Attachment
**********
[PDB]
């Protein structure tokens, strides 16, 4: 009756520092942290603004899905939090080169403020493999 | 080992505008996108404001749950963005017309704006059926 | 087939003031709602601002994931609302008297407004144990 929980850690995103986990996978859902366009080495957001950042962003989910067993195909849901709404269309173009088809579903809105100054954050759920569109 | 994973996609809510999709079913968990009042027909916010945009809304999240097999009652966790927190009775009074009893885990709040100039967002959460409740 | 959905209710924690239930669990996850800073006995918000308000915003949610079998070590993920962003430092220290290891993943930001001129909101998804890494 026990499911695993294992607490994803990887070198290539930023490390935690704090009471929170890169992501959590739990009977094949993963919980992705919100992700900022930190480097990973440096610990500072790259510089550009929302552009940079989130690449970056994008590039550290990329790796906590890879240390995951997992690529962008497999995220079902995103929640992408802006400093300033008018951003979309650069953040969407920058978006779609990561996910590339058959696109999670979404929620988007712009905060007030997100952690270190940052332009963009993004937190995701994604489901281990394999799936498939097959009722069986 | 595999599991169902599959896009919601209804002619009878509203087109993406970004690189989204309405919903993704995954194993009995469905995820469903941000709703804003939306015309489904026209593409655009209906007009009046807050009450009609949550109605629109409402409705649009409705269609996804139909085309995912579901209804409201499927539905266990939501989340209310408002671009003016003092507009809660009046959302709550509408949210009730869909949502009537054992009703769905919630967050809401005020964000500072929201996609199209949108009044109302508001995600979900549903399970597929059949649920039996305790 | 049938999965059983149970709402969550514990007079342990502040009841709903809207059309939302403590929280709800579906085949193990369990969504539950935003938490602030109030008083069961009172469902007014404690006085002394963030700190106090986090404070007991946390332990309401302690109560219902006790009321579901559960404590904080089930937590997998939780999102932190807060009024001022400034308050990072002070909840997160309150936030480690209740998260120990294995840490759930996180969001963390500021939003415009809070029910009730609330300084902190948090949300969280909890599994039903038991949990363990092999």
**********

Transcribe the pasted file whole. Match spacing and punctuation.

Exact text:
[PDB]
């Protein structure tokens, strides 16, 4: 009756520092942290603004899905939090080169403020493999 | 080992505008996108404001749950963005017309704006059926 | 087939003031709602601002994931609302008297407004144990 929980850690995103986990996978859902366009080495957001950042962003989910067993195909849901709404269309173009088809579903809105100054954050759920569109 | 994973996609809510999709079913968990009042027909916010945009809304999240097999009652966790927190009775009074009893885990709040100039967002959460409740 | 959905209710924690239930669990996850800073006995918000308000915003949610079998070590993920962003430092220290290891993943930001001129909101998804890494 026990499911695993294992607490994803990887070198290539930023490390935690704090009471929170890169992501959590739990009977094949993963919980992705919100992700900022930190480097990973440096610990500072790259510089550009929302552009940079989130690449970056994008590039550290990329790796906590890879240390995951997992690529962008497999995220079902995103929640992408802006400093300033008018951003979309650069953040969407920058978006779609990561996910590339058959696109999670979404929620988007712009905060007030997100952690270190940052332009963009993004937190995701994604489901281990394999799936498939097959009722069986 | 595999599991169902599959896009919601209804002619009878509203087109993406970004690189989204309405919903993704995954194993009995469905995820469903941000709703804003939306015309489904026209593409655009209906007009009046807050009450009609949550109605629109409402409705649009409705269609996804139909085309995912579901209804409201499927539905266990939501989340209310408002671009003016003092507009809660009046959302709550509408949210009730869909949502009537054992009703769905919630967050809401005020964000500072929201996609199209949108009044109302508001995600979900549903399970597929059949649920039996305790 | 049938999965059983149970709402969550514990007079342990502040009841709903809207059309939302403590929280709800579906085949193990369990969504539950935003938490602030109030008083069961009172469902007014404690006085002394963030700190106090986090404070007991946390332990309401302690109560219902006790009321579901559960404590904080089930937590997998939780999102932190807060009024001022400034308050990072002070909840997160309150936030480690209740998260120990294995840490759930996180969001963390500021939003415009809070029910009730609330300084902190948090949300969280909890599994039903038991949990363990092999």